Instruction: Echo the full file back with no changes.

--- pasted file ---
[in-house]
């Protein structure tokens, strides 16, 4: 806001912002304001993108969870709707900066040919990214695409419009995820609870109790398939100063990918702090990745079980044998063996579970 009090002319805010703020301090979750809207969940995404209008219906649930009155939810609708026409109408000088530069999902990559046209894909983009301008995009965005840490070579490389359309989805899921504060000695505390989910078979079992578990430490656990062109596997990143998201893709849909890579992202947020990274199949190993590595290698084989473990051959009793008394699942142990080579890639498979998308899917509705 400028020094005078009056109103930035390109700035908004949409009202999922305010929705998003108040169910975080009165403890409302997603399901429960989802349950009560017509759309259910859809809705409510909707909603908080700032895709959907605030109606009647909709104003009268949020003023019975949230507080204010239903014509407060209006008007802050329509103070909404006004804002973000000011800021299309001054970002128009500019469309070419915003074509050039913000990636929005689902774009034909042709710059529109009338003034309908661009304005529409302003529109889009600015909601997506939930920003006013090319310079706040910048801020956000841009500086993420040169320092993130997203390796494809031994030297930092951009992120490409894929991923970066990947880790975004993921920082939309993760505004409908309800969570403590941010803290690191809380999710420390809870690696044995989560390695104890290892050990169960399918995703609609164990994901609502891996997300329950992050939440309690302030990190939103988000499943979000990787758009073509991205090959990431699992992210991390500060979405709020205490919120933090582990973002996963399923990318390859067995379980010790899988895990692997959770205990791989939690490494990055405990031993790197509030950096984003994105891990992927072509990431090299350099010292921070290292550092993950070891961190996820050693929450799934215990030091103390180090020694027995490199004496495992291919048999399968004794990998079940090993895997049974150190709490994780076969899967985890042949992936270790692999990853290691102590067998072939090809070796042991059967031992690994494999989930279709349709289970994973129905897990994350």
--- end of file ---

[in-house]
């Protein structure tokens, strides 16, 4: 806001912002304001993108969870709707900066040919990214695409419009995820609870109790398939100063990918702090990745079980044998063996579970 009090002319805010703020301090979750809207969940995404209008219906649930009155939810609708026409109408000088530069999902990559046209894909983009301008995009965005840490070579490389359309989805899921504060000695505390989910078979079992578990430490656990062109596997990143998201893709849909890579992202947020990274199949190993590595290698084989473990051959009793008394699942142990080579890639498979998308899917509705 400028020094005078009056109103930035390109700035908004949409009202999922305010929705998003108040169910975080009165403890409302997603399901429960989802349950009560017509759309259910859809809705409510909707909603908080700032895709959907605030109606009647909709104003009268949020003023019975949230507080204010239903014509407060209006008007802050329509103070909404006004804002973000000011800021299309001054970002128009500019469309070419915003074509050039913000990636929005689902774009034909042709710059529109009338003034309908661009304005529409302003529109889009600015909601997506939930920003006013090319310079706040910048801020956000841009500086993420040169320092993130997203390796494809031994030297930092951009992120490409894929991923970066990947880790975004993921920082939309993760505004409908309800969570403590941010803290690191809380999710420390809870690696044995989560390695104890290892050990169960399918995703609609164990994901609502891996997300329950992050939440309690302030990190939103988000499943979000990787758009073509991205090959990431699992992210991390500060979405709020205490919120933090582990973002996963399923990318390859067995379980010790899988895990692997959770205990791989939690490494990055405990031993790197509030950096984003994105891990992927072509990431090299350099010292921070290292550092993950070891961190996820050693929450799934215990030091103390180090020694027995490199004496495992291919048999399968004794990998079940090993895997049974150190709490994780076969899967985890042949992936270790692999990853290691102590067998072939090809070796042991059967031992690994494999989930279709349709289970994973129905897990994350």